Margins are also tricky, as the necessary return for entry to the industry depends on risk and the needed return to also meet fixed costs – post Global Financial Crisis there has been in lift in both uncertainty and regulation, both factors that require higher margins to incentivise entry.

But does firms reluctance to provided good boxing day sales mean there is a competition problem?

Intuitively this makes sense – businesses look like they are colluding (even if tacitly) to avoid giving me a cheap Xbox.

However, what is boxing day? It is a period when everyone is off work and goes out shopping – there is a huge surge in demand, and people have the time to shop around.

Given this description, this is when a firm with market power would price discriminate by cutting prices to attract these customers who are relatively more willing to substitute between firms. While more competitive firms would simply face a lift in demand and thereby charge higher prices.

So what is it – are the bad boxing day deals a sign that competition in Australia is stronger than in the past, or is it a sign of a competition issue?

Tacit collusion – a tale of two models

OK so we are going back to our description of Boxing Day in 2019, and one of our favourite descriptions of Oligopoly collusion traditionally.

The difference is that this time we are focusing on whether Boxing Day is telling us anything about competition – specifically, does it tell us if retailers are tacitly colluding in setting their prices during Boxing Day?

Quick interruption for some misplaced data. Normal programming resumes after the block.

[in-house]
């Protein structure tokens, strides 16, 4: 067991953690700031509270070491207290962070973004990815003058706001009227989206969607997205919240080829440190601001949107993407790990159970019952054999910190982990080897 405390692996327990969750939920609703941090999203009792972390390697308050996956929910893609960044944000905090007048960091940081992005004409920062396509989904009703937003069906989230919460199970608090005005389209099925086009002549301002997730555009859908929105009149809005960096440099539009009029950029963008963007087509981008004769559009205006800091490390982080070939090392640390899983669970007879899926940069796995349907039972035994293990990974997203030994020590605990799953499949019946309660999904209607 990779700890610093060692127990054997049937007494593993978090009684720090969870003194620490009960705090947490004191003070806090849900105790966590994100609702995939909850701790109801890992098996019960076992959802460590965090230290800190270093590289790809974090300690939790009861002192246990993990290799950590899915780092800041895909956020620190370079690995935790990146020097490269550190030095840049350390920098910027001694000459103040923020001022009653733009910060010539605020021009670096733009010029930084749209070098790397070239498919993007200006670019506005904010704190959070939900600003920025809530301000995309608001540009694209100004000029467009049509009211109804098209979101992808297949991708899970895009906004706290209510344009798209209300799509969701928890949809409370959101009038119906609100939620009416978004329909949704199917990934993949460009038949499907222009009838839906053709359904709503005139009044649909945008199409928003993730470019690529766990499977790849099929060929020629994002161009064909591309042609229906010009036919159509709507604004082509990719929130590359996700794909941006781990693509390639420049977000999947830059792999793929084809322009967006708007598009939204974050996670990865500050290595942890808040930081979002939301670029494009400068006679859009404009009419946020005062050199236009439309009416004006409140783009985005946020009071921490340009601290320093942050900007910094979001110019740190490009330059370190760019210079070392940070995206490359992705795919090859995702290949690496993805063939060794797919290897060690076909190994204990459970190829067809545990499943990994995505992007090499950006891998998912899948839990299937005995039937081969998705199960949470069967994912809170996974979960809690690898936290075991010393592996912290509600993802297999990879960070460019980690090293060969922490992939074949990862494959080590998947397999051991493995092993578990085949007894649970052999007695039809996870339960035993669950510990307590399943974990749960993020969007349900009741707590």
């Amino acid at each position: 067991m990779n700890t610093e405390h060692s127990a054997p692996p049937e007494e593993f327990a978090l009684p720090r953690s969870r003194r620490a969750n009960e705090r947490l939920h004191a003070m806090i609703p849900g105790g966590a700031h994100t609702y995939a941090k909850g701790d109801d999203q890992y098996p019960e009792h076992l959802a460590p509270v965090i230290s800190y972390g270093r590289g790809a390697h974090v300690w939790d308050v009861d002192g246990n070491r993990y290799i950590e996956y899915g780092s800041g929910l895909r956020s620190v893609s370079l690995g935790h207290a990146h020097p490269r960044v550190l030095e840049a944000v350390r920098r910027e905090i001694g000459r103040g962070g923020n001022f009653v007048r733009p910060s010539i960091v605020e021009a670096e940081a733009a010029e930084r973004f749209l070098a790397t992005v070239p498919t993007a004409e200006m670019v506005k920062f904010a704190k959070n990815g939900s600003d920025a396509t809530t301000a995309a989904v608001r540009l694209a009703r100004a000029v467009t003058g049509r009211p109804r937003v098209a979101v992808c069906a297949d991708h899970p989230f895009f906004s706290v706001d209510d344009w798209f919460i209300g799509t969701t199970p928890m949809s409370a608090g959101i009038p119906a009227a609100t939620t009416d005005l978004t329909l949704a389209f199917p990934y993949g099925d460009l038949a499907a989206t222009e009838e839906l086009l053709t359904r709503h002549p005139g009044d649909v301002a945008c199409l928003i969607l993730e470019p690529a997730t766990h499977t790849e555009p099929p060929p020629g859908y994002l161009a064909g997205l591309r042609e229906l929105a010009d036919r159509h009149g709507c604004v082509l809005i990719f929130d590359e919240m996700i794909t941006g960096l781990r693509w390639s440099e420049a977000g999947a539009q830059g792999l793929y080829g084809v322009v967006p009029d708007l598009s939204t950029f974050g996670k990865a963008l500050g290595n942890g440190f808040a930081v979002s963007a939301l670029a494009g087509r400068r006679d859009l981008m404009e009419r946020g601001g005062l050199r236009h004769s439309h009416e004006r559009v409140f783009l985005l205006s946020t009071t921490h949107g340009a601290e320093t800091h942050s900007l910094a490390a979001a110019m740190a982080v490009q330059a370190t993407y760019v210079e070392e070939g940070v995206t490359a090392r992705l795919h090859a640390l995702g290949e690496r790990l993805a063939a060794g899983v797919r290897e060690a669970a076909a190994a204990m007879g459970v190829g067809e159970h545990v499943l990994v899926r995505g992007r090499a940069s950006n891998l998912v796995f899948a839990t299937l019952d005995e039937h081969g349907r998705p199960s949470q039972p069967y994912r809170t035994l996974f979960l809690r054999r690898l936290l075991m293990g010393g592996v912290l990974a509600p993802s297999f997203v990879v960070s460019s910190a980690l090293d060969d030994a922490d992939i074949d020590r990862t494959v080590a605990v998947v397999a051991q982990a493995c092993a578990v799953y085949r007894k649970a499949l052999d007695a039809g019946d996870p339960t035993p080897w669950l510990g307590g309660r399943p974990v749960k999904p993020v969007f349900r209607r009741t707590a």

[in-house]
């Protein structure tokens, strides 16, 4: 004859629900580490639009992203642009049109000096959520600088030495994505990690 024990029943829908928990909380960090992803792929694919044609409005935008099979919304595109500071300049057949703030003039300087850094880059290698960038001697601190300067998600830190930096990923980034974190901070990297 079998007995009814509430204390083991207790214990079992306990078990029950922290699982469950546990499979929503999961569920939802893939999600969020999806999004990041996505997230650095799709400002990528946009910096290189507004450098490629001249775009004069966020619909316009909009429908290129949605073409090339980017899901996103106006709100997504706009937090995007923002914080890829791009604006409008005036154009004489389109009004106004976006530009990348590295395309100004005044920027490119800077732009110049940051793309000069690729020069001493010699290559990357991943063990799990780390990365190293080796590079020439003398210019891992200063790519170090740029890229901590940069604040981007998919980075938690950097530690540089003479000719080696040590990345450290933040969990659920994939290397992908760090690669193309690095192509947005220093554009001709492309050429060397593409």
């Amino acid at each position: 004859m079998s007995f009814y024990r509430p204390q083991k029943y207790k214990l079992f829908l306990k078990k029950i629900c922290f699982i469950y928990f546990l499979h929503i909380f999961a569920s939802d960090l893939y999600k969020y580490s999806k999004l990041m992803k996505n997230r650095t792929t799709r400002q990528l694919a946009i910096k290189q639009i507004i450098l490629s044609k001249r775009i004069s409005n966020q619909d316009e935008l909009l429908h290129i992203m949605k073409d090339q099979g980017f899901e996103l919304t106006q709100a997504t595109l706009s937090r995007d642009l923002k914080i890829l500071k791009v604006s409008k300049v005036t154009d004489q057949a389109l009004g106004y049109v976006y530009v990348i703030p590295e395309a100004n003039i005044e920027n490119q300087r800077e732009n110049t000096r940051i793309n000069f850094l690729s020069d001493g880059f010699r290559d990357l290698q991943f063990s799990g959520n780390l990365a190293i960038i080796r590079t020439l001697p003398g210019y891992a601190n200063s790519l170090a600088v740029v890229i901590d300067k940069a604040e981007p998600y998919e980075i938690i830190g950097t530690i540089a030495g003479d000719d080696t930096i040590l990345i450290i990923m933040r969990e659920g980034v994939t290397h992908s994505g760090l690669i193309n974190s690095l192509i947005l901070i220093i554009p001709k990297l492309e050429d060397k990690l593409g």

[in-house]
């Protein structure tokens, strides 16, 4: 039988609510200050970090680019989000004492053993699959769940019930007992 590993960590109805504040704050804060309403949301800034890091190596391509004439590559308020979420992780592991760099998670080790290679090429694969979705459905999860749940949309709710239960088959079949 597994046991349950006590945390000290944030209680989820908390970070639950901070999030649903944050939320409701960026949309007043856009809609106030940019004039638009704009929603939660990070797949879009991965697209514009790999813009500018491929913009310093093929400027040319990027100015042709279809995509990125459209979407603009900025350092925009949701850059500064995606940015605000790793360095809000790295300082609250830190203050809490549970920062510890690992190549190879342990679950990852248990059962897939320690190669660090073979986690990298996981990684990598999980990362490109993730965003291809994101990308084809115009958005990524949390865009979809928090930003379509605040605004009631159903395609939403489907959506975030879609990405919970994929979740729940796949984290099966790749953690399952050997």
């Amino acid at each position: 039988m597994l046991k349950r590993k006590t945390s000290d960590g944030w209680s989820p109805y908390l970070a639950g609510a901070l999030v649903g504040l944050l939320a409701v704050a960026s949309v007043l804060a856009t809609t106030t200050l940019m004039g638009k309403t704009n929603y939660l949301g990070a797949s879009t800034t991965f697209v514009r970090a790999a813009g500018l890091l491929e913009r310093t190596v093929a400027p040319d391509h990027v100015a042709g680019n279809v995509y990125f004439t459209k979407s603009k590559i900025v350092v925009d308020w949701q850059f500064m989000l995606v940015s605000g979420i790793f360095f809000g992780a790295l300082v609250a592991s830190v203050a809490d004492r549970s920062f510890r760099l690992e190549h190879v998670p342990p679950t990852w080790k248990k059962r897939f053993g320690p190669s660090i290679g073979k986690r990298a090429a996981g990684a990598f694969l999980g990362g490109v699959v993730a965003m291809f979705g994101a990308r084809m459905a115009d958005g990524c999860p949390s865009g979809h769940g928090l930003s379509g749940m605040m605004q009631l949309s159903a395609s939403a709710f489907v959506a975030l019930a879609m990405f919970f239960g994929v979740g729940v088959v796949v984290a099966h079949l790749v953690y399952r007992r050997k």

If we accept the Green and Porter (1984) model of tacit collusion and competition, then firms collude until they think other firms are cheating (a trigger strategy). During Boxing Day the stores are full up, and so there is no need for sales – but as soon as demand drops, firms think that this is because other businesses have “defected” and stolen customers. As a result, the sales will kick off when the stores are not so busy.

In this world, the disappearance of Boxing Day sales is consistent with collusive behaviour – but we’d expect to see some big New Year sales.

If we buy the Rotemberg and Saloner (1986) model of tacit collusion and competition, then tacit collusion breaks down during high demand states – as firms face an out-sized incentive to try to steal customers. In this model, a collusive equilibrium would involve situations where there are big sales following observable increases in demand – like Boxing Day.

We all know what Boxing Day is – as a result, the second model appears more appropriate for understanding whether we generally have collusion. But if we buy this model, it would suggest that one of two things must be true:

  1. Competition has increased and as a result there is no long tacit collusion that falls apart on Boxing Day.
  2. Competition has declined, and as a result retailers can maintain tacit collusion even when the reward for reneging is huge.

Teasing out the difference between these is pretty tough. When it comes to the service station industry, David Byrne from University of Melbourne has shown that tacit collusion has increased among petrol retailers, with a related e61 event study reinforcing this.

But without more information we just can’t say which way things have gone among retailers in general – such is the nature of industrial economics!

Sorry, no conclusions for today. If it makes you feel better take this post and demand your local retailer reads it – in order to avoid doing so they’ll probably give you a discount 😉